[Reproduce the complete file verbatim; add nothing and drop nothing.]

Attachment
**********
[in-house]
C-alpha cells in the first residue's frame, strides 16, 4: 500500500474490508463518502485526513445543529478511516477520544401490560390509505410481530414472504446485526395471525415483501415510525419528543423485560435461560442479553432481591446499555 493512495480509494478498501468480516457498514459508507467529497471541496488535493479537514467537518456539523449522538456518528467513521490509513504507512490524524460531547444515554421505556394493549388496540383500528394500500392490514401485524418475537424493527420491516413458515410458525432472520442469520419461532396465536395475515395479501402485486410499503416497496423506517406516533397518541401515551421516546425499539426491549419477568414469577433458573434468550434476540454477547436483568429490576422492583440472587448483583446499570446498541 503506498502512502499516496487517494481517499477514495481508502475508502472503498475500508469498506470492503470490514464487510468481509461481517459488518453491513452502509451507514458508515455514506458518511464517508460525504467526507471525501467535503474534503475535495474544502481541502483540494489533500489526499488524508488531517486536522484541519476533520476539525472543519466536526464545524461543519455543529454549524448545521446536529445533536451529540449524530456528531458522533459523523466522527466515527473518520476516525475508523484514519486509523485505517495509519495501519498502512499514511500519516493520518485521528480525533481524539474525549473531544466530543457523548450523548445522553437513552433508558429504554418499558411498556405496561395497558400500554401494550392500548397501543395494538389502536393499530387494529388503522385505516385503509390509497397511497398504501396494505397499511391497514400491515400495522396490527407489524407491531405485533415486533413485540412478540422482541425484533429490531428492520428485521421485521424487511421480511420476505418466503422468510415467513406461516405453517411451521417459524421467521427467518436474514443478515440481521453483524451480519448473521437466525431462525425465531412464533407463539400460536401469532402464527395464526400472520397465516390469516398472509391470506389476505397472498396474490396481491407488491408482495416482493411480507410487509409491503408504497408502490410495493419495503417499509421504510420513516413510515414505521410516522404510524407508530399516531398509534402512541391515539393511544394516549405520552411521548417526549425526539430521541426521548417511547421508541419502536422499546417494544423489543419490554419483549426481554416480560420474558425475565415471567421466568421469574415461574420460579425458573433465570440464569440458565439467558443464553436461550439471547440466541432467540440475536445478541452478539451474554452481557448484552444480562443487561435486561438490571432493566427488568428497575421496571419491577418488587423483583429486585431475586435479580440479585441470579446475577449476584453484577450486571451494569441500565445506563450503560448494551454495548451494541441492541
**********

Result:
[in-house]
C-alpha cells in the first residue's frame, strides 16, 4: 500500500474490508463518502485526513445543529478511516477520544401490560390509505410481530414472504446485526395471525415483501415510525419528543423485560435461560442479553432481591446499555 493512495480509494478498501468480516457498514459508507467529497471541496488535493479537514467537518456539523449522538456518528467513521490509513504507512490524524460531547444515554421505556394493549388496540383500528394500500392490514401485524418475537424493527420491516413458515410458525432472520442469520419461532396465536395475515395479501402485486410499503416497496423506517406516533397518541401515551421516546425499539426491549419477568414469577433458573434468550434476540454477547436483568429490576422492583440472587448483583446499570446498541 503506498502512502499516496487517494481517499477514495481508502475508502472503498475500508469498506470492503470490514464487510468481509461481517459488518453491513452502509451507514458508515455514506458518511464517508460525504467526507471525501467535503474534503475535495474544502481541502483540494489533500489526499488524508488531517486536522484541519476533520476539525472543519466536526464545524461543519455543529454549524448545521446536529445533536451529540449524530456528531458522533459523523466522527466515527473518520476516525475508523484514519486509523485505517495509519495501519498502512499514511500519516493520518485521528480525533481524539474525549473531544466530543457523548450523548445522553437513552433508558429504554418499558411498556405496561395497558400500554401494550392500548397501543395494538389502536393499530387494529388503522385505516385503509390509497397511497398504501396494505397499511391497514400491515400495522396490527407489524407491531405485533415486533413485540412478540422482541425484533429490531428492520428485521421485521424487511421480511420476505418466503422468510415467513406461516405453517411451521417459524421467521427467518436474514443478515440481521453483524451480519448473521437466525431462525425465531412464533407463539400460536401469532402464527395464526400472520397465516390469516398472509391470506389476505397472498396474490396481491407488491408482495416482493411480507410487509409491503408504497408502490410495493419495503417499509421504510420513516413510515414505521410516522404510524407508530399516531398509534402512541391515539393511544394516549405520552411521548417526549425526539430521541426521548417511547421508541419502536422499546417494544423489543419490554419483549426481554416480560420474558425475565415471567421466568421469574415461574420460579425458573433465570440464569440458565439467558443464553436461550439471547440466541432467540440475536445478541452478539451474554452481557448484552444480562443487561435486561438490571432493566427488568428497575421496571419491577418488587423483583429486585431475586435479580440479585441470579446475577449476584453484577450486571451494569441500565445506563450503560448494551454495548451494541441492541